SMU’s campaign goals also include giving levels among alumni. The campaign seeks gifts from 25 percent of alumni each year and from 50 percent over the course of the campaign. Thus far more than 50 percent of SMU alumni have made one or more gifts during the campaign. A record 24 percent of alumni provided gifts in the fiscal year ending May 31, 2013, representing the highest number of alumni ever to give to SMU in a single year.

“The concept of a billion dollars may seem overwhelming, but the fact is that it will take gifts of all sizes for us to meet our new goal,” said Ruth Collins Sharp Altshuler, a trustee and campaign co-chair. “So we’re asking our alumni to take part at any level they can afford. It all counts, and it all makes a difference. Together, we are living up to the theme of our campaign, SMU Unbridled.”

The Second Century Campaign is led by five co-chairs: Convening co-chair Gerald J. Ford, with Ruth Altshuler, Ray L. Hunt, Caren H. Prothro and Carl Sewell. They lead a 15-member Campaign Executive Council and nearly 40 Steering Committee co-chairs spearheading various fundraising efforts, such as those for each school, the libraries, athletics and student life. Regional campaigns range from New York to Los Angeles and from Mexico City to Hong Kong. Campaign committee members total more than 350 worldwide, and hundreds of others are providing volunteer support.

September 13, 2013|News|

Ruth Altshuler to receive SMU’s 2010-11 J. Erik Jonsson Ethics Award

Ruth Collins Sharp AltshulerRenowned civic and philanthropic leader Ruth Collins Sharp Altshuler will be honored as the 2010-11 recipient of the J. Erik Jonsson Ethics Award at a noon luncheon on Thursday, March 10. The event will take place in the Martha Proctor Mack Grand Ballroom, Umphrey Lee Center.

The award is presented annually by SMU’s Cary M. Maguire Center for Ethics and Public Responsibility to individuals who exemplify the spirit of moral leadership and public virtue.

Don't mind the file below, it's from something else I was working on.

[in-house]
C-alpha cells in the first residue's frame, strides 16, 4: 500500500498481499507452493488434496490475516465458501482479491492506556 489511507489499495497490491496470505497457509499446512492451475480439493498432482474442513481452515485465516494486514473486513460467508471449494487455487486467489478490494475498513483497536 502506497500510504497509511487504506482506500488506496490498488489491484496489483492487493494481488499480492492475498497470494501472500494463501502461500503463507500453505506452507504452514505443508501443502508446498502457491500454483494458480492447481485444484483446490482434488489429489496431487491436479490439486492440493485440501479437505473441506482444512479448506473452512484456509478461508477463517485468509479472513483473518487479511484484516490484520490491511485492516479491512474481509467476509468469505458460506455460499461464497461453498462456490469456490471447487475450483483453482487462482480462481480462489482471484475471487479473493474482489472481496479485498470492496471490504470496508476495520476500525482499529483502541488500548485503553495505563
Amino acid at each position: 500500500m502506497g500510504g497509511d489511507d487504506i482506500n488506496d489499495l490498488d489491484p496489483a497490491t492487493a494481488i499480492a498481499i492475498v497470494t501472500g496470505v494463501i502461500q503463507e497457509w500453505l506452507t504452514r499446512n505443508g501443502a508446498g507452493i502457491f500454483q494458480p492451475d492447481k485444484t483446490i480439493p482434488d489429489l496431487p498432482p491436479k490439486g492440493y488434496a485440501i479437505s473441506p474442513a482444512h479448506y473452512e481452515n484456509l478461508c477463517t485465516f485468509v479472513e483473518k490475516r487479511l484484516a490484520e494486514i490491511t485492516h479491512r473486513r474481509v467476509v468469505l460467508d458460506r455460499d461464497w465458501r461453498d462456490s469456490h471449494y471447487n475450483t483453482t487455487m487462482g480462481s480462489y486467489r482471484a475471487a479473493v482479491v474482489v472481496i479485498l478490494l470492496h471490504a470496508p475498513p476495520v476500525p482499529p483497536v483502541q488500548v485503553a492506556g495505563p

The presentation will include tributes by Former First Lady Laura Bush, SMU President R. Gerald Turner and Nancy G. Brinker, founder and CEO of the Susan G. Komen Breast Cancer Foundation. She will be introduced by her daughter, Sally Sharp Harris.

“Few people are as deserving of this honor as Ruth,” says Maguire Center Director Rita Kirk. “She is a tireless servant leader, and her devotion to many causes has enriched the lives of countless people and organizations.

“Beyond the headlines,” Kirk adds, “Ruth is simply a loving person who enlivens a conversation and holds an expectation for excellence that draws people to work alongside her. We are honored to recognize her accomplishments.”

At the national level, Altshuler was appointed by President George W. Bush to the Library of Congress Trust and by Secretary of State Colin Powell to the U.S. Commission to UNESCO.

Altshuler is the first person in the United States to receive all three national service honors – the Outstanding Philanthropist of the Year Award from the National Society of Fundraising Executives; the national Alexis de Tocqueville Award of the United Way of America; and the Distinguished Service Award given by the Association of Governing Boards of Universities and Colleges. She has been honored on a global level with the rarely given Order of Distinguished Auxiliary Service from the Salvation Army International in London. Her numerous honors closer to home include recognition by the YWCA of Metropolitan Dallas’ Centennial Award, the Texas Women’s Hall of Fame, the Linz Award and Annette Strauss Humanitarian Award.

Her current leadership positions include being vice chair of the Southwestern Medical Foundation, life trustee of the Hockaday School and honorary chair of the Dallas Children’s Advocacy Center and the Dallas Summer Musicals. She is immediate past chair of the Communities Foundation of Texas. She also sits on the boards of the Laura Bush Foundation for America’s Libraries, KERA, and the Salvation Army of Dallas and is one of three life members of the Salvation Army’s National Advisory Board. Altshuler also serves on the Board of Visitors of the University of Texas Southwestern Medical Center.

Altshuler, a 1966 Distinguished Alumni Award recipient, is one of SMU’s longest-serving trustees – she is former chair of the Board and a current member. In addition, she is co-chair of the Second Century Campaign Leadership Council and served as a co-chair of The Campaign for SMU (1997-2002). She also is co-chair of the Second Century Celebration Organizing Committee.

Past winners of the J. Erik Jonsson Award include Bob Buford, Ronald G. Steinhart, Michael M. Boone, Zan W. Holmes Jr., Roger Staubach, Caren Prothro, Tom Luce, Ron Anderson, Jack Lowe Jr., William T. Solomon, Stanley H. Marcus, Charles C. Sprague and Curtis W. Meadows Jr.

> Read more from SMU News
> Visit the Maguire Center for Ethics and Public Responsibility online

March 9, 2011|News|